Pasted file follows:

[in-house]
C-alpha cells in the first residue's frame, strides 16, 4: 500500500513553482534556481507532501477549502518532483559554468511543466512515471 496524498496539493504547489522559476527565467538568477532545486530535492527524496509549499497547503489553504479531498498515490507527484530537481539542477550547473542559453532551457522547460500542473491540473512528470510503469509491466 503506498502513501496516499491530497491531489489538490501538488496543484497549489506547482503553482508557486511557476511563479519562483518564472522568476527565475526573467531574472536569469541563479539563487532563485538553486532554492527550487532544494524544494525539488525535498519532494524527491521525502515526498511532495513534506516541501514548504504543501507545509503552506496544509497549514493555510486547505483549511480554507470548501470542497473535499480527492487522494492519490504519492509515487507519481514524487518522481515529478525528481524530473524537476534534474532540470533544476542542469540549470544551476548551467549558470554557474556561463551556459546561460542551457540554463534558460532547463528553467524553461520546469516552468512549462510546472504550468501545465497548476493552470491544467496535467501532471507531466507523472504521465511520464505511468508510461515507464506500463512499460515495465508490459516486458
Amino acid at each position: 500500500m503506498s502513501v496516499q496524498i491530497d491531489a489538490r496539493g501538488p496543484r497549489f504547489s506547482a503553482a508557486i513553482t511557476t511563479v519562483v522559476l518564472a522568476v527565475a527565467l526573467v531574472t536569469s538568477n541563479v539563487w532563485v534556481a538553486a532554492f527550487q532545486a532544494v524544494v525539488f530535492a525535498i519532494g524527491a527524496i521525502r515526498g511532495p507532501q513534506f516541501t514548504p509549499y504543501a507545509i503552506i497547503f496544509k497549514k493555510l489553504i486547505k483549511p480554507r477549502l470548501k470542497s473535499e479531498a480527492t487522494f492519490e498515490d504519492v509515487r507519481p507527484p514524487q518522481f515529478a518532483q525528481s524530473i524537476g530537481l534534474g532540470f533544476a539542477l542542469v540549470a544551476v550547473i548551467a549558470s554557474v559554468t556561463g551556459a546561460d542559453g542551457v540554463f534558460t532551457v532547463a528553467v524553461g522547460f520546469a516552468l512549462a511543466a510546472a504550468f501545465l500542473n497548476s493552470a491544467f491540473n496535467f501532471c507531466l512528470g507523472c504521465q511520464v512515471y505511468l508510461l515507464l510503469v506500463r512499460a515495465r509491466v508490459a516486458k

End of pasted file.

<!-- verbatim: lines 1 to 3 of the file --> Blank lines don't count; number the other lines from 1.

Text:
[in-house]
C-alpha cells in the first residue's frame, strides 16, 4: 500500500513553482534556481507532501477549502518532483559554468511543466512515471 496524498496539493504547489522559476527565467538568477532545486530535492527524496509549499497547503489553504479531498498515490507527484530537481539542477550547473542559453532551457522547460500542473491540473512528470510503469509491466 503506498502513501496516499491530497491531489489538490501538488496543484497549489506547482503553482508557486511557476511563479519562483518564472522568476527565475526573467531574472536569469541563479539563487532563485538553486532554492527550487532544494524544494525539488525535498519532494524527491521525502515526498511532495513534506516541501514548504504543501507545509503552506496544509497549514493555510486547505483549511480554507470548501470542497473535499480527492487522494492519490504519492509515487507519481514524487518522481515529478525528481524530473524537476534534474532540470533544476542542469540549470544551476548551467549558470554557474556561463551556459546561460542551457540554463534558460532547463528553467524553461520546469516552468512549462510546472504550468501545465497548476493552470491544467496535467501532471507531466507523472504521465511520464505511468508510461515507464506500463512499460515495465508490459516486458
Amino acid at each position: 500500500m503506498s502513501v496516499q496524498i491530497d491531489a489538490r496539493g501538488p496543484r497549489f504547489s506547482a503553482a508557486i513553482t511557476t511563479v519562483v522559476l518564472a522568476v527565475a527565467l526573467v531574472t536569469s538568477n541563479v539563487w532563485v534556481a538553486a532554492f527550487q532545486a532544494v524544494v525539488f530535492a525535498i519532494g524527491a527524496i521525502r515526498g511532495p507532501q513534506f516541501t514548504p509549499y504543501a507545509i503552506i497547503f496544509k497549514k493555510l489553504i486547505k483549511p480554507r477549502l470548501k470542497s473535499e479531498a480527492t487522494f492519490e498515490d504519492v509515487r507519481p507527484p514524487q518522481f515529478a518532483q525528481s524530473i524537476g530537481l534534474g532540470f533544476a539542477l542542469v540549470a544551476v550547473i548551467a549558470s554557474v559554468t556561463g551556459a546561460d542559453g542551457v540554463f534558460t532551457v532547463a528553467v524553461g522547460f520546469a516552468l512549462a511543466a510546472a504550468f501545465l500542473n497548476s493552470a491544467f491540473n496535467f501532471c507531466l512528470g507523472c504521465q511520464v512515471y505511468l508510461l515507464l510503469v506500463r512499460a515495465r509491466v508490459a516486458k